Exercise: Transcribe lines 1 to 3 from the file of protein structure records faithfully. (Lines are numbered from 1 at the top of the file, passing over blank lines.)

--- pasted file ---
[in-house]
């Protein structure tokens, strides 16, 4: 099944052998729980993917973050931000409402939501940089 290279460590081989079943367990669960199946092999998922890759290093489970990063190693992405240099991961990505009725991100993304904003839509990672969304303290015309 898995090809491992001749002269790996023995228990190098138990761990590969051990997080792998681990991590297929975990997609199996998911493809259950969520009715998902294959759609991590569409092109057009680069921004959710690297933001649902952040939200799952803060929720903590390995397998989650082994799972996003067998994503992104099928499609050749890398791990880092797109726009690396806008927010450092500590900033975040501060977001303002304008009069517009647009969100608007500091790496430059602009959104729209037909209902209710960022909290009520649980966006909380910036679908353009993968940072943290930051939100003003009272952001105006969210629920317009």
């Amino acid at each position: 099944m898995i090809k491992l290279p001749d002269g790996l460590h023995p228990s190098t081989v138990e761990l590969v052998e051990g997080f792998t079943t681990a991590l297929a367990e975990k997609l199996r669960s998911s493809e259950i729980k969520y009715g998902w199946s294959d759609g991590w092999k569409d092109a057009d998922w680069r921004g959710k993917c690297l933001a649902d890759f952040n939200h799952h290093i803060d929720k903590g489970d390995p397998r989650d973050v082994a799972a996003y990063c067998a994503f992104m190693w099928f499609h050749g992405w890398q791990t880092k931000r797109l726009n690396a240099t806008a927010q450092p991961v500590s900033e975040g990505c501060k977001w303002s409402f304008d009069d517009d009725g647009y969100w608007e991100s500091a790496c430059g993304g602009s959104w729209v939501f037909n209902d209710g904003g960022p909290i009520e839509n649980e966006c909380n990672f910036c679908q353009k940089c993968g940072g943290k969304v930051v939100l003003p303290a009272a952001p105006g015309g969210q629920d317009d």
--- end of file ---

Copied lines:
[in-house]
């Protein structure tokens, strides 16, 4: 099944052998729980993917973050931000409402939501940089 290279460590081989079943367990669960199946092999998922890759290093489970990063190693992405240099991961990505009725991100993304904003839509990672969304303290015309 898995090809491992001749002269790996023995228990190098138990761990590969051990997080792998681990991590297929975990997609199996998911493809259950969520009715998902294959759609991590569409092109057009680069921004959710690297933001649902952040939200799952803060929720903590390995397998989650082994799972996003067998994503992104099928499609050749890398791990880092797109726009690396806008927010450092500590900033975040501060977001303002304008009069517009647009969100608007500091790496430059602009959104729209037909209902209710960022909290009520649980966006909380910036679908353009993968940072943290930051939100003003009272952001105006969210629920317009």
């Amino acid at each position: 099944m898995i090809k491992l290279p001749d002269g790996l460590h023995p228990s190098t081989v138990e761990l590969v052998e051990g997080f792998t079943t681990a991590l297929a367990e975990k997609l199996r669960s998911s493809e259950i729980k969520y009715g998902w199946s294959d759609g991590w092999k569409d092109a057009d998922w680069r921004g959710k993917c690297l933001a649902d890759f952040n939200h799952h290093i803060d929720k903590g489970d390995p397998r989650d973050v082994a799972a996003y990063c067998a994503f992104m190693w099928f499609h050749g992405w890398q791990t880092k931000r797109l726009n690396a240099t806008a927010q450092p991961v500590s900033e975040g990505c501060k977001w303002s409402f304008d009069d517009d009725g647009y969100w608007e991100s500091a790496c430059g993304g602009s959104w729209v939501f037909n209902d209710g904003g960022p909290i009520e839509n649980e966006c909380n990672f910036c679908q353009k940089c993968g940072g943290k969304v930051v939100l003003p303290a009272a952001p105006g015309g969210q629920d317009d």